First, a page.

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For their own good
Fifty years ago, they were screwed-up kids sent to the Florida School for Boys to be straightened out. But now they are screwed-up men, scarred by the whippings they endured. Read the story and see a video and portrait gallery.
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Devil Ray performs under pressure
By Marc Topkin
Published February 17, 2007
[Ty Wigginton photo]
Devil Rays infielder Ty Wigginton delivered his youngest child, Cannon, on Dec. 20.
ST. PETERSBURG - Infielder Ty Wigginton came through with a lot of big hits for the Devil Rays last season. But that was nothing like the way he delivered during the offseason.
When his wife, Angela, went into intense labor two weeks early, Ty ended up delivering their son in the bedroom closet of their new North Carolina home.
"He was out in less than a minute," Ty said Friday. "One or two pushes, and he was ready to see the world."
The baby was healthy. The delivery, given the circumstances, was smooth. But it was not without drama. And some chaos.
Angela lying on the floor of the walk-in closet. Their 3-year-old son, Chase, sick and scared, locked in the adjacent bedroom, screaming, "Is Mommy o-tay?" Ty getting step-by-step instructions from a 911 operator, then having to give Angela the phone so he could have both hands free to tie the umbilical cord with a lace he took out of his shoe.
"I think adrenaline took over. It's kind of all a blur," Ty said. "It was unbelievable."
"It was one of those things," Angela said. "I certainly never expected to have a baby in the master bedroom closet of my house."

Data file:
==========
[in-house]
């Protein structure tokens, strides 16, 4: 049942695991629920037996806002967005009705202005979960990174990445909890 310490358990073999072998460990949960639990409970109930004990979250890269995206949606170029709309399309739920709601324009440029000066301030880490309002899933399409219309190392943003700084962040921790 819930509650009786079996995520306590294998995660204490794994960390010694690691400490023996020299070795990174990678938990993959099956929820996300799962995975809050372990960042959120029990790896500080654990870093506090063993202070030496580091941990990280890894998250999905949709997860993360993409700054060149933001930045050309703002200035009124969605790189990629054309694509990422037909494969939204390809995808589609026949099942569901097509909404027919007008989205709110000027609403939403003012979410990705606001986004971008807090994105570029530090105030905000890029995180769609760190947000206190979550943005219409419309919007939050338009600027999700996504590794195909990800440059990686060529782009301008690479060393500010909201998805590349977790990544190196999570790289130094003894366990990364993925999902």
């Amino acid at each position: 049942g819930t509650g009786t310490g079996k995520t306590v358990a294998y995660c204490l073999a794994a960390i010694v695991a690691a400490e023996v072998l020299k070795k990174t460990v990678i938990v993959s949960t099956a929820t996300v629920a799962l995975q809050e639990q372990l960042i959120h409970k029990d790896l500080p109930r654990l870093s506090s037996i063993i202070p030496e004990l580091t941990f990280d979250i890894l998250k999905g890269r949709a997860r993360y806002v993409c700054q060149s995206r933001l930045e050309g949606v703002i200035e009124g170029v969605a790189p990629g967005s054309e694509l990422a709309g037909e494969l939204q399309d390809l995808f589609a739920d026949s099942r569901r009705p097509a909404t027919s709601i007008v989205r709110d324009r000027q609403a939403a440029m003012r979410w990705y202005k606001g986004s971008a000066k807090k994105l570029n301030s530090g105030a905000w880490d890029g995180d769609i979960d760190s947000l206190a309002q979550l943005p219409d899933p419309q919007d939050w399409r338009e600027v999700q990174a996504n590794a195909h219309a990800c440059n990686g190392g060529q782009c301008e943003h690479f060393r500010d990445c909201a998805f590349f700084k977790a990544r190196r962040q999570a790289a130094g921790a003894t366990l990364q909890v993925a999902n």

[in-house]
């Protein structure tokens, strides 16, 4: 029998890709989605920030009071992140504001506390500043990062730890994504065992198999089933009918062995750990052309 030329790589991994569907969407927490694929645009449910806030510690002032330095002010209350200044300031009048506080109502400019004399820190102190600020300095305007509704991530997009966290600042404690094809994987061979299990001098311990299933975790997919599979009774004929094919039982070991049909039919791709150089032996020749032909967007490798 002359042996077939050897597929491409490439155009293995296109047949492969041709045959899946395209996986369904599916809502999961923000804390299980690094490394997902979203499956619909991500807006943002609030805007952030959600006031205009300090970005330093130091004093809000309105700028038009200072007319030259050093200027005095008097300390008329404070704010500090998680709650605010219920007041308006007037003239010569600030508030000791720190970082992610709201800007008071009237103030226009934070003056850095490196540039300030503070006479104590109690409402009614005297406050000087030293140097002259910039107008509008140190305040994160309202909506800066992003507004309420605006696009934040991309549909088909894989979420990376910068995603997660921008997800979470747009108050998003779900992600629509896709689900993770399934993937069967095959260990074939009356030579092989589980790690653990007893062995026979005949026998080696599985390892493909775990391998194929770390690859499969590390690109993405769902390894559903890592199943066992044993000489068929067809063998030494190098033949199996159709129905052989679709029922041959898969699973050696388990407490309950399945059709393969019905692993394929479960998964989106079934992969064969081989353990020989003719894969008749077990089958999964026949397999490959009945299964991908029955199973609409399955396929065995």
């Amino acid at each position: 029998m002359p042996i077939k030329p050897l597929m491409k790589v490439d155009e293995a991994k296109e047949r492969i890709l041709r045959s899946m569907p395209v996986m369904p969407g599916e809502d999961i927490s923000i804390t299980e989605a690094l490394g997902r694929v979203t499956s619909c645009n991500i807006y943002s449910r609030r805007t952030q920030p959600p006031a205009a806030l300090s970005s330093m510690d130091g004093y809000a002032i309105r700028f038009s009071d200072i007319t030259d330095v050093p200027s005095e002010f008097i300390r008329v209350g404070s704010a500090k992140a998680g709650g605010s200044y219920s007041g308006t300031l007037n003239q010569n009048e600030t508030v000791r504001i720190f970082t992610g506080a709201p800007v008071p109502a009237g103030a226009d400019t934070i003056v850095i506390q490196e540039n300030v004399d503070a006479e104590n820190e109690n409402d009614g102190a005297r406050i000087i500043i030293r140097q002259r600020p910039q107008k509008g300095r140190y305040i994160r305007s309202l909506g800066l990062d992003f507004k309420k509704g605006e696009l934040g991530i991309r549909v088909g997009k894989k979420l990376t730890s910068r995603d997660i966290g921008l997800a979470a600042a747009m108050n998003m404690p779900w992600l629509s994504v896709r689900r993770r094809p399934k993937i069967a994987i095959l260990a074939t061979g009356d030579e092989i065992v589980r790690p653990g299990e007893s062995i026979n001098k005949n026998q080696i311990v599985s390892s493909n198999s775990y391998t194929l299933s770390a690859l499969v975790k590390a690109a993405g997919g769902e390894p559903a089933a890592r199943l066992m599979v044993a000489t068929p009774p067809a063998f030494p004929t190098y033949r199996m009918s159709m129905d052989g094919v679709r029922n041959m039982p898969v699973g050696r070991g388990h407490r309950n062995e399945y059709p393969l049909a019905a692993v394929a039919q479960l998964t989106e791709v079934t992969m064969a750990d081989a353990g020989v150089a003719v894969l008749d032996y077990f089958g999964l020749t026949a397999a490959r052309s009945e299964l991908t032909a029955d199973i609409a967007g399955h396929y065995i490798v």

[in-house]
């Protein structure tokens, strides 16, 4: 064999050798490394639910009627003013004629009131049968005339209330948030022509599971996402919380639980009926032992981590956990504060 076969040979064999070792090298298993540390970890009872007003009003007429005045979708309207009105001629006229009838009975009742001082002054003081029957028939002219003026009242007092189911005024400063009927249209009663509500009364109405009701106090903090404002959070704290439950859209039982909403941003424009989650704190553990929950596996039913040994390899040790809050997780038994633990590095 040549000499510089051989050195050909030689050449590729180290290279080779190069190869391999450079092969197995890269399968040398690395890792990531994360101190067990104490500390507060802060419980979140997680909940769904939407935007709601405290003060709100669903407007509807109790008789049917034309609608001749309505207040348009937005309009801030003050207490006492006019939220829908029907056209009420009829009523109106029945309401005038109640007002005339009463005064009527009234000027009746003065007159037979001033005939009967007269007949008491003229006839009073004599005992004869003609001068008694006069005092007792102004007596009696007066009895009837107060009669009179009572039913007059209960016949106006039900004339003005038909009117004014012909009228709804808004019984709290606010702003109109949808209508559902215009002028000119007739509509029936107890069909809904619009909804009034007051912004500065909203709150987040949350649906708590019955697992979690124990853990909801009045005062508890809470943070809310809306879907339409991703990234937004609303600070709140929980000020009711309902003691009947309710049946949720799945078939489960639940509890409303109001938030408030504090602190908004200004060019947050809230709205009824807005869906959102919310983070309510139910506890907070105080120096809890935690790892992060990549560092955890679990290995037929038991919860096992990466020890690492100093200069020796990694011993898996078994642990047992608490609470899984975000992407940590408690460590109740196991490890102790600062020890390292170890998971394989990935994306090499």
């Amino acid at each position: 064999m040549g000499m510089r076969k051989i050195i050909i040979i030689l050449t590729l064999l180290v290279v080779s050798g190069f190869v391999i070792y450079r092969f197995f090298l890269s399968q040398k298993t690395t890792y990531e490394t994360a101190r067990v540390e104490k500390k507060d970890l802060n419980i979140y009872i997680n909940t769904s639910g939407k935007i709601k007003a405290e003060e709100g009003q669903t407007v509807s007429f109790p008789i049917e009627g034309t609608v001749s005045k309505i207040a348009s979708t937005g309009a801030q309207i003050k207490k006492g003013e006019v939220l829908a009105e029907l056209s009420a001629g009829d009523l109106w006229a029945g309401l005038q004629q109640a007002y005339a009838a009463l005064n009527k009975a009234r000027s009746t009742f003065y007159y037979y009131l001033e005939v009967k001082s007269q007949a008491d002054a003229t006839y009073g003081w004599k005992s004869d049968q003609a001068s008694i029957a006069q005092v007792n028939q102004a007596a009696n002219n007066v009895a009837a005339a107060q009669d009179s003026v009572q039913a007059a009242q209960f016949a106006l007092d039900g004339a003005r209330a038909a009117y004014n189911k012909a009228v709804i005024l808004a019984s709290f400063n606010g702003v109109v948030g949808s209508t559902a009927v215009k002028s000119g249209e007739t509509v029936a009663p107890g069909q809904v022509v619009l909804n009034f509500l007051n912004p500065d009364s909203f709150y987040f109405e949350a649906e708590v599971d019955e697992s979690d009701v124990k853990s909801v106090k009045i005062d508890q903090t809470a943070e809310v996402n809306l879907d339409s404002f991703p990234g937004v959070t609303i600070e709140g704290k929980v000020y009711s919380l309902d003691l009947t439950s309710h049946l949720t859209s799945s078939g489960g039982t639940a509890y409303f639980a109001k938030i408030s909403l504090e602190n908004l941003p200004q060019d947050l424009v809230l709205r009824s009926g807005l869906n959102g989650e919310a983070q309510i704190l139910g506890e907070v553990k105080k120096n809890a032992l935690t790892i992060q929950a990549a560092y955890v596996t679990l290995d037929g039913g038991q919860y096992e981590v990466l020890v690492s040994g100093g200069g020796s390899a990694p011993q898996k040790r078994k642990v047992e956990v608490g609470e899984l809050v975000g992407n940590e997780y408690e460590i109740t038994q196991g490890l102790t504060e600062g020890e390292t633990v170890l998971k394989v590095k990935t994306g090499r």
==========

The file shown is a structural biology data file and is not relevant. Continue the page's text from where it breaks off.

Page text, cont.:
The unforgettable episode started around 3:45 the morning of Dec. 20, when Angela woke with contractions about seven minutes apart. "I asked her, 'Do we need to go?' and she says, 'We're all right,' " Ty said.
A couple of hours of more intense contractions later, Angela - who went through a 14-hour labor with Chase - changed her mind. She began getting ready for a trip to the hospital, though expecting the doctors would simply send them home. Ty was already up with Chase, giving him medicine for a flu that had him vomiting and preparing to drop him off at Angela's parents' house.
"About 6 o'clock she's in the closet trying to get dressed, and I'm getting our son ready to go out the door and she yells, 'We're having this baby now,' " Ty said.
"I think she's kidding. Then I come around the corner and, sure enough. ... I called 911 and told them to get somebody over there. And like a minute later, I'm holding the baby in my arms."
It took about 10 more minutes for the paramedics to get there, though Ty said it seemed like an hour. Not that he had time to get too worried.
"The baby came out and he looked great," Ty said. "The scary part was that he never really cried until the EMTs got there, but he was breathing. His tongue was moving in and out of his mouth. I could feel his heart beating. They just told me to keep wiping his nose and mouth and keep him wrapped in a towel."
The baby weighed 7 pounds, 2 ounces, measured 18 inches and seemed a perfect fit for the name they had already picked out: Cannon.
"He dropped just like a cannonball," Ty said.
Ty, 29, has had no medical training, unless you count the shows he has watched on TV. "I love Untold Stories of the ER," he said. "So maybe now we can have Untold Stories of the Closet."
Angela said the experience went as well as it possibly could. "He did great," she said. "He acted like it was his job."
"Actually," Ty said, "she was the bigger hero."
Ty, one of the Rays' most productive players last season, said he plans to stick to baseball. But he said they learned something from the experience.
"Next time, if she even sneezes or coughs, we're going to the hospital," Ty said. "I don't care if she is only two weeks pregnant."